• The Food and Drug Administration (FDA) has set up a consumer-education Web
site about direct-to-consumer (DTC) prescription drug advertisements. Three
types of DTC advertisements are described: product claims in which a drug, the
condition it treats, and its benefits and risks are described; reminder ads in
which only the drug name but no indication is given; and help-seeking ads in
which a disease or condition is described but no specific drug is mentioned.
The Web site encourages consumers to report inappropriate drug ads to the
FDA's Division of Drug Marketing, Advertising, and Communications, the
division responsible for regulating postmarketing promotions of prescription
The DTC Web site can be accessed at<www.fda.gov/cder/ethicad/index.htm>.
• The FDA issued two warning letters last month to the India-based generic
drug manufacturer Ranbaxy Laboratories Ltd. and an import alert for its
products from two plants in India. The agency was concerned about"
deviations from U.S. current Good Manufacturing Practice
requirements" at facilities in Dewas and Paonta Sahib. The import alert
means that these products can be blocked from importation into the United
States. However, the Ranbaxy products named in the announcement have not been
recalled, and the FDA advised consumers to continue taking their medications.
Among the drugs affected by the alert are gabapentin and
nafazedone hydrochloride. Ranbaxy Laboratories announced two
days later that it retained Rudy Guiliani, the former New York City mayor, to
advise it on legal issues in this matter.
• The FDA requested additional data to evaluate the new drug application for
paliperidone palmitate intramuscular injection, according to
an announcement in August by Johnson and Johnson Pharmaceutical Research and
Development. The agency issued a "complete response letter" to the
manufacturer. This letter is in the new format that replaces the approvable
and not-approvable letters previously issued in response to new drug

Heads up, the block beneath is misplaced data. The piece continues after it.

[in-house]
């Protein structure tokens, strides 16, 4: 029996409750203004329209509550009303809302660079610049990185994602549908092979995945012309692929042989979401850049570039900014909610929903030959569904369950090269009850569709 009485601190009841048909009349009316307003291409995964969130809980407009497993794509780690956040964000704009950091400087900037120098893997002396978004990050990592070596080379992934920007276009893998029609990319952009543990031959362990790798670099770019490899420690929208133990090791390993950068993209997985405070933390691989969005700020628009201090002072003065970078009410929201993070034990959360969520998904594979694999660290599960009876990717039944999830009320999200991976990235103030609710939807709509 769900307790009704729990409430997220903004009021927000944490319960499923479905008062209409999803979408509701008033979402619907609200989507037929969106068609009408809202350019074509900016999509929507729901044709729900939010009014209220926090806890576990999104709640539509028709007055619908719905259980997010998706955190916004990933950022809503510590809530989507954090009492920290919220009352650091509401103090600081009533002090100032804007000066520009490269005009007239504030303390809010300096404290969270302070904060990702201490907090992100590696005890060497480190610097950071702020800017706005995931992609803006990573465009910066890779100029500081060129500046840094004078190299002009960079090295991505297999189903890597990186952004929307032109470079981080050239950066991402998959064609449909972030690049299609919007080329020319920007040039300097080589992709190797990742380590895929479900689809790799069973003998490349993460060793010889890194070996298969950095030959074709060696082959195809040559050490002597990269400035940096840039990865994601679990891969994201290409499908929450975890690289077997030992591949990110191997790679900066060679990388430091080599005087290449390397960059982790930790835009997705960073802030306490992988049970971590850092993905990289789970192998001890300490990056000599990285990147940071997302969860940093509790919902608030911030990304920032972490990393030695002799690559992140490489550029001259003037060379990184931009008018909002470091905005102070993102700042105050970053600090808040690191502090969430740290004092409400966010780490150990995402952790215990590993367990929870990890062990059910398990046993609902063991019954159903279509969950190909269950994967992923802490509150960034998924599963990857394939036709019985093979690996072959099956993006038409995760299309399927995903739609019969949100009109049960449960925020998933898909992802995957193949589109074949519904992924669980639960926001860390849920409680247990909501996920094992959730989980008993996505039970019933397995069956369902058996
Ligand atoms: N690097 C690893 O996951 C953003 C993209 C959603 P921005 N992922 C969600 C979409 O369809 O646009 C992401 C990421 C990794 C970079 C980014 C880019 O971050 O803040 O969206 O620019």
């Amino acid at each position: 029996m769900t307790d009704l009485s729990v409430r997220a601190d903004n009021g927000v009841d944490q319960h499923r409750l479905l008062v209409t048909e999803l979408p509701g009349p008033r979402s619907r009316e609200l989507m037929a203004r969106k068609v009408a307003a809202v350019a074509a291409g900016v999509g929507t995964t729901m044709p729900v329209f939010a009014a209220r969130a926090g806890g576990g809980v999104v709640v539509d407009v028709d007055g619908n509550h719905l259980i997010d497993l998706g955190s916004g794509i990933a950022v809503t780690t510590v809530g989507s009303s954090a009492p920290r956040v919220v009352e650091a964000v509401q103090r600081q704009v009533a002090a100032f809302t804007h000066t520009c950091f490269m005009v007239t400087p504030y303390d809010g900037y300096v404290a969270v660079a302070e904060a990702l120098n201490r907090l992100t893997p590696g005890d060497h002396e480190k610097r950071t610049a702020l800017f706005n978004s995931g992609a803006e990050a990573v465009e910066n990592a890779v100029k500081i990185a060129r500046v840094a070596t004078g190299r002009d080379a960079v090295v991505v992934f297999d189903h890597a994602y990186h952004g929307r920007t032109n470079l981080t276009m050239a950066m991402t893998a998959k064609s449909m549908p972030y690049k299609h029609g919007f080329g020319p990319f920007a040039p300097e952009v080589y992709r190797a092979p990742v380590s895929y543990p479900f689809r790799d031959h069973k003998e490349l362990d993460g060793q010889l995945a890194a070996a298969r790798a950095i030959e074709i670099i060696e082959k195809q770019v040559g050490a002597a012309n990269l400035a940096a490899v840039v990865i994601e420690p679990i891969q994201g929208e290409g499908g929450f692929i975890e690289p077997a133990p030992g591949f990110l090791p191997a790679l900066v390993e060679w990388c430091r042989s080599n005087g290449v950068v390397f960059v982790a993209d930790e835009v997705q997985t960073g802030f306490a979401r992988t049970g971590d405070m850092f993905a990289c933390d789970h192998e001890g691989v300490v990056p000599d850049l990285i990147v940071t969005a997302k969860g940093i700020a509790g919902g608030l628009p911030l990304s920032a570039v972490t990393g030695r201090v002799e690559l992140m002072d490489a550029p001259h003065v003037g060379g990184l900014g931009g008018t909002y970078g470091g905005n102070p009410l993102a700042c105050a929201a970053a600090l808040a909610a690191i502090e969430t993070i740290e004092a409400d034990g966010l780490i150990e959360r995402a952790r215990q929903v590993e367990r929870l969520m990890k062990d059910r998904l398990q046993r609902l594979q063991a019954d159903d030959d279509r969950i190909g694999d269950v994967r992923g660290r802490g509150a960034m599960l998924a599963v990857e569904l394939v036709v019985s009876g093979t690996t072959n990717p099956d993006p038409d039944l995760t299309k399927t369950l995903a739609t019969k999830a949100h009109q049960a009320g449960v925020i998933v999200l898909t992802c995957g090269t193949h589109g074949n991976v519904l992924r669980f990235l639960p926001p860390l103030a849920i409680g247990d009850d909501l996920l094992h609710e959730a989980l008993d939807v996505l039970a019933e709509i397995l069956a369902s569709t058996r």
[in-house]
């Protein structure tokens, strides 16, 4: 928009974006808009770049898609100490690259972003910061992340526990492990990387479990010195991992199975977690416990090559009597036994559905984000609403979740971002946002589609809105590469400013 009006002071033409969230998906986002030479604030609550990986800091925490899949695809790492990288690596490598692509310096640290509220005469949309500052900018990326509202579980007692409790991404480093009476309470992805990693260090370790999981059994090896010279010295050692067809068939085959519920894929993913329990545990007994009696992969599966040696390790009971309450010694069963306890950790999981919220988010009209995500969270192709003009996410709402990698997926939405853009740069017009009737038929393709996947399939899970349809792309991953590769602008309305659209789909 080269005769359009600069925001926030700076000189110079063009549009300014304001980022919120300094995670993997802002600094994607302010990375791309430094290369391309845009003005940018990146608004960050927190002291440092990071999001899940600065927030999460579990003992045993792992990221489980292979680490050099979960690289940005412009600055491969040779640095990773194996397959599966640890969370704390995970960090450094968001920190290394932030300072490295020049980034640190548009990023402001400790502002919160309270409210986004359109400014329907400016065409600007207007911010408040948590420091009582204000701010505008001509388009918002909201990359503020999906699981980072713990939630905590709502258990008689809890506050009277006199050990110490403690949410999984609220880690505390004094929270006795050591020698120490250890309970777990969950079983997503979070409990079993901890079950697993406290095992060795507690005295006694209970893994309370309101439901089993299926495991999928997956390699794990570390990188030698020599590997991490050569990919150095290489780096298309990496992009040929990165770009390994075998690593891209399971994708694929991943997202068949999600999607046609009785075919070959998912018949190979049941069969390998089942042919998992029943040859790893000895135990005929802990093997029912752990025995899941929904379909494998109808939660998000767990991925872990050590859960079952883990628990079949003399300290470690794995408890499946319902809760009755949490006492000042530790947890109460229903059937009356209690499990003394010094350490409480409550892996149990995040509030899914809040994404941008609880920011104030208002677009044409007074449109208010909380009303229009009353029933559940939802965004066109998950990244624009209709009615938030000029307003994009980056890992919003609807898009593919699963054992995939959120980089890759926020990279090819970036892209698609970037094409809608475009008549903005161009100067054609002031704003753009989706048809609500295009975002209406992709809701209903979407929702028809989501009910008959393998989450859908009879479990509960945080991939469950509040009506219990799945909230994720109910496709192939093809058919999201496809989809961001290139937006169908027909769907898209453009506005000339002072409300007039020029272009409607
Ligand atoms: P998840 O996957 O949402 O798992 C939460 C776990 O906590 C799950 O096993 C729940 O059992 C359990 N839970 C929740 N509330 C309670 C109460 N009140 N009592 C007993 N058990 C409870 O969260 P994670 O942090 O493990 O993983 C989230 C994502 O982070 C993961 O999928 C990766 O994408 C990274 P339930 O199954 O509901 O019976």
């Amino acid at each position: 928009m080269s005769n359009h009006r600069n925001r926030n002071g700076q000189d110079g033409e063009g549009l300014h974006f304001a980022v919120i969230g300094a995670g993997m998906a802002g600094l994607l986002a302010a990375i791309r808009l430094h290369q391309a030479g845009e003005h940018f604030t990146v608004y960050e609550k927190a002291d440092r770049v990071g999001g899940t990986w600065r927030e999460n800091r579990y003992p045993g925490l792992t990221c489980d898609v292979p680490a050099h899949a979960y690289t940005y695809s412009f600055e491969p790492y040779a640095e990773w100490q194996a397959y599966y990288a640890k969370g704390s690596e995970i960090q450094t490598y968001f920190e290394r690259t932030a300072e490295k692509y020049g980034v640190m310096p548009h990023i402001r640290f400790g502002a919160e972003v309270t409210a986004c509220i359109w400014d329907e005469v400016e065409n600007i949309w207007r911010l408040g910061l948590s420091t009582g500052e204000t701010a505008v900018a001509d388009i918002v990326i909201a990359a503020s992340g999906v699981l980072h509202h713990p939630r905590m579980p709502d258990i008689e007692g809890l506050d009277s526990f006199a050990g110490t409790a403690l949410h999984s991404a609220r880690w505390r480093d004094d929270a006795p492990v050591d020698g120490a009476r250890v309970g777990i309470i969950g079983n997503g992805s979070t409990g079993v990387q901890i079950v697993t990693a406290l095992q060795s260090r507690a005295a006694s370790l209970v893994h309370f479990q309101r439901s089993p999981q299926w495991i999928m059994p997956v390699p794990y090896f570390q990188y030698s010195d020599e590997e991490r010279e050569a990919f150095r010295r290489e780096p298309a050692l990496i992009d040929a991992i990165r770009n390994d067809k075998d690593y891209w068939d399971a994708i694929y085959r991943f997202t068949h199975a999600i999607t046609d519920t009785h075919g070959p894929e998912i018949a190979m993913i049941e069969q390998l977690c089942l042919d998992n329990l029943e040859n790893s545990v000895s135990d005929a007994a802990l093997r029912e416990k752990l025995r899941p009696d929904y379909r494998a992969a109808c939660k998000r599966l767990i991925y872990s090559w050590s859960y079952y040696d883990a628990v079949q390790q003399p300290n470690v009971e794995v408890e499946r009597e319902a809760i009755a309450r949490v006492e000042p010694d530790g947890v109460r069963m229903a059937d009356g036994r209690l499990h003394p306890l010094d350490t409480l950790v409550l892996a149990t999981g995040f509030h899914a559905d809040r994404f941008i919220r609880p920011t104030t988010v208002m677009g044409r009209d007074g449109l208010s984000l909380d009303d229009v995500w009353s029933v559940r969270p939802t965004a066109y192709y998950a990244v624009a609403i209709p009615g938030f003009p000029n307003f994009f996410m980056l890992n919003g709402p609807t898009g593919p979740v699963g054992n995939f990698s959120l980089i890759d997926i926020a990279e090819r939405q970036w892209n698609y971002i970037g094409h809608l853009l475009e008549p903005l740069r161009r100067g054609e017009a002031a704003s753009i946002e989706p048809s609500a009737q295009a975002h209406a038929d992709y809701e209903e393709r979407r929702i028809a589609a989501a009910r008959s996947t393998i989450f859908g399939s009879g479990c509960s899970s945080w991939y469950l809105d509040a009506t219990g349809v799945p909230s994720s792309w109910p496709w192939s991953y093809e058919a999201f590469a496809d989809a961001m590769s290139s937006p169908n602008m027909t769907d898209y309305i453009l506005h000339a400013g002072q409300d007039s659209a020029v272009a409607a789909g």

applications. The product is being developed as a once-monthly injectable
formulation of the oral paliperidone tablets to treat schizophrenia. The
company said the agency did not require additional studies, which suggests
that the approval may come soon.
• Researchers at 15 sites are recruiting patients for a clinical trial to
test the effectiveness of a two-drug combination for major-depression. The
Combining Medication to Enhance Outcome of Depression (CO-MED) trial has been
designed to further the evidence for depression treatment on the basis of the
Sequenced Treatment Alternatives to Relieve Depression (STAR*D)
study. This randomized, single-blind (patients), active-controlled trial will
compare the effectiveness of a single drug with a two-drug combination in
adults with major depression. All drugs tested in the trial are approved
antidepressants. The primary outcome measured is remission rate after six
months of treatment. The total number of patients planned for the study is
The study is funded by the National Institute of Mental Health. The
principal investigators are John Rush, M.D., a professor of clinical sciences
and psychiatry, and Madhukar Trivedi, M.D., a professor of psychiatry, both at
the University of Texas Southwestern Medical Center.
Detailed CO-MED study information can be accessed at<clinicaltrials.gov/ct2/show/NCT00590863>.
• Concerns about neuropsychiatric adverse effects of
montelukast, a leukotriene receptor inhibitor to treat asthma
and allergy, may be unfounded, a study sponsored by the American Lung
Association (ALA) indicated.
The FDA issued an alert earlier this year to health care professionals and
the public, noting that it suspects a link between the drug and
psychiatric/behavioral symptoms such as depression, suicidal thoughts, and
anxiousness based on postmarketing reports (Psychiatric News, May
16); Merck had added warnings about the symptoms to the drug's package
insert. However, the ALA study, led by Janet Holbrook, Ph.D., M.P.H., found no
evidence to support this adverse effect.
The authors reanalyzed pooled data on 1,352 patients, including children as
young as age 6, who participated in three previous randomized, double-blind,